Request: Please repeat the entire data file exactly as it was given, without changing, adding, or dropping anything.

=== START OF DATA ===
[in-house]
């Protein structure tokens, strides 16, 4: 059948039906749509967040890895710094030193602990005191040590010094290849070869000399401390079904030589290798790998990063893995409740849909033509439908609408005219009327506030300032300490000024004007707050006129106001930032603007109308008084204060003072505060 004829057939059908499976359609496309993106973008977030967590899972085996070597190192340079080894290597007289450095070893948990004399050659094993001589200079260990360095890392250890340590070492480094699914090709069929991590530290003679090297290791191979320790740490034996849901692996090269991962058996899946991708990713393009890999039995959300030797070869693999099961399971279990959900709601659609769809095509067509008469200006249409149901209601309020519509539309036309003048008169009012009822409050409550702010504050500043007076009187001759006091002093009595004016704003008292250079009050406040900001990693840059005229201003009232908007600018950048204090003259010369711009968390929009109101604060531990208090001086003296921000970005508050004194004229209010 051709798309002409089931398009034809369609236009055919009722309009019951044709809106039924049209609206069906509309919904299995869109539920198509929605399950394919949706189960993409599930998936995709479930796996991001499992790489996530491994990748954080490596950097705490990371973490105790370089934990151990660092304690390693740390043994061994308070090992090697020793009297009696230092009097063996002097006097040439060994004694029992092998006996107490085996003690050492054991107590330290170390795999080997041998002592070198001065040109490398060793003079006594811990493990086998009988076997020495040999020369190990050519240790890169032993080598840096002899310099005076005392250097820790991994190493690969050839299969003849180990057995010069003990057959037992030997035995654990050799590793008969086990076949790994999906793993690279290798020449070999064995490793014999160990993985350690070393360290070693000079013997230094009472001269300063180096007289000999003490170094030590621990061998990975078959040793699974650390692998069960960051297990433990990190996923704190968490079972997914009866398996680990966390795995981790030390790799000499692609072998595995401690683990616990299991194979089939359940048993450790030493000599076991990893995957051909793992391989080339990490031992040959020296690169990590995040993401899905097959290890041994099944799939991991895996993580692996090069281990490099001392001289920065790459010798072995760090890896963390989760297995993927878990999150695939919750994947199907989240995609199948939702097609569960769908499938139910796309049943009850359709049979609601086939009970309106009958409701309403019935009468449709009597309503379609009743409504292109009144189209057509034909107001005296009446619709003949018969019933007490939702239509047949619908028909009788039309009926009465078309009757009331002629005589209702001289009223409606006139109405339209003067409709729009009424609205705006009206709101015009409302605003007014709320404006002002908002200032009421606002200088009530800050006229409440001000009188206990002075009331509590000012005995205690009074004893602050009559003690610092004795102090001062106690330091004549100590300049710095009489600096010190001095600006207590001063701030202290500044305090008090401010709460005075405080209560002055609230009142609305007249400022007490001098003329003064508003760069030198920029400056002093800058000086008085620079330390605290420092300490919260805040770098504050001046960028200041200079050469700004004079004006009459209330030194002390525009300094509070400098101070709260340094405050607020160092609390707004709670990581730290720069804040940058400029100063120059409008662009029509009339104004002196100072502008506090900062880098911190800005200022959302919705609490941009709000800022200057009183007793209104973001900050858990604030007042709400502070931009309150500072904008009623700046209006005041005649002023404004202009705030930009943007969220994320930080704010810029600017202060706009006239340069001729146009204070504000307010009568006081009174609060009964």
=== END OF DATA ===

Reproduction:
[in-house]
């Protein structure tokens, strides 16, 4: 059948039906749509967040890895710094030193602990005191040590010094290849070869000399401390079904030589290798790998990063893995409740849909033509439908609408005219009327506030300032300490000024004007707050006129106001930032603007109308008084204060003072505060 004829057939059908499976359609496309993106973008977030967590899972085996070597190192340079080894290597007289450095070893948990004399050659094993001589200079260990360095890392250890340590070492480094699914090709069929991590530290003679090297290791191979320790740490034996849901692996090269991962058996899946991708990713393009890999039995959300030797070869693999099961399971279990959900709601659609769809095509067509008469200006249409149901209601309020519509539309036309003048008169009012009822409050409550702010504050500043007076009187001759006091002093009595004016704003008292250079009050406040900001990693840059005229201003009232908007600018950048204090003259010369711009968390929009109101604060531990208090001086003296921000970005508050004194004229209010 051709798309002409089931398009034809369609236009055919009722309009019951044709809106039924049209609206069906509309919904299995869109539920198509929605399950394919949706189960993409599930998936995709479930796996991001499992790489996530491994990748954080490596950097705490990371973490105790370089934990151990660092304690390693740390043994061994308070090992090697020793009297009696230092009097063996002097006097040439060994004694029992092998006996107490085996003690050492054991107590330290170390795999080997041998002592070198001065040109490398060793003079006594811990493990086998009988076997020495040999020369190990050519240790890169032993080598840096002899310099005076005392250097820790991994190493690969050839299969003849180990057995010069003990057959037992030997035995654990050799590793008969086990076949790994999906793993690279290798020449070999064995490793014999160990993985350690070393360290070693000079013997230094009472001269300063180096007289000999003490170094030590621990061998990975078959040793699974650390692998069960960051297990433990990190996923704190968490079972997914009866398996680990966390795995981790030390790799000499692609072998595995401690683990616990299991194979089939359940048993450790030493000599076991990893995957051909793992391989080339990490031992040959020296690169990590995040993401899905097959290890041994099944799939991991895996993580692996090069281990490099001392001289920065790459010798072995760090890896963390989760297995993927878990999150695939919750994947199907989240995609199948939702097609569960769908499938139910796309049943009850359709049979609601086939009970309106009958409701309403019935009468449709009597309503379609009743409504292109009144189209057509034909107001005296009446619709003949018969019933007490939702239509047949619908028909009788039309009926009465078309009757009331002629005589209702001289009223409606006139109405339209003067409709729009009424609205705006009206709101015009409302605003007014709320404006002002908002200032009421606002200088009530800050006229409440001000009188206990002075009331509590000012005995205690009074004893602050009559003690610092004795102090001062106690330091004549100590300049710095009489600096010190001095600006207590001063701030202290500044305090008090401010709460005075405080209560002055609230009142609305007249400022007490001098003329003064508003760069030198920029400056002093800058000086008085620079330390605290420092300490919260805040770098504050001046960028200041200079050469700004004079004006009459209330030194002390525009300094509070400098101070709260340094405050607020160092609390707004709670990581730290720069804040940058400029100063120059409008662009029509009339104004002196100072502008506090900062880098911190800005200022959302919705609490941009709000800022200057009183007793209104973001900050858990604030007042709400502070931009309150500072904008009623700046209006005041005649002023404004202009705030930009943007969220994320930080704010810029600017202060706009006239340069001729146009204070504000307010009568006081009174609060009964």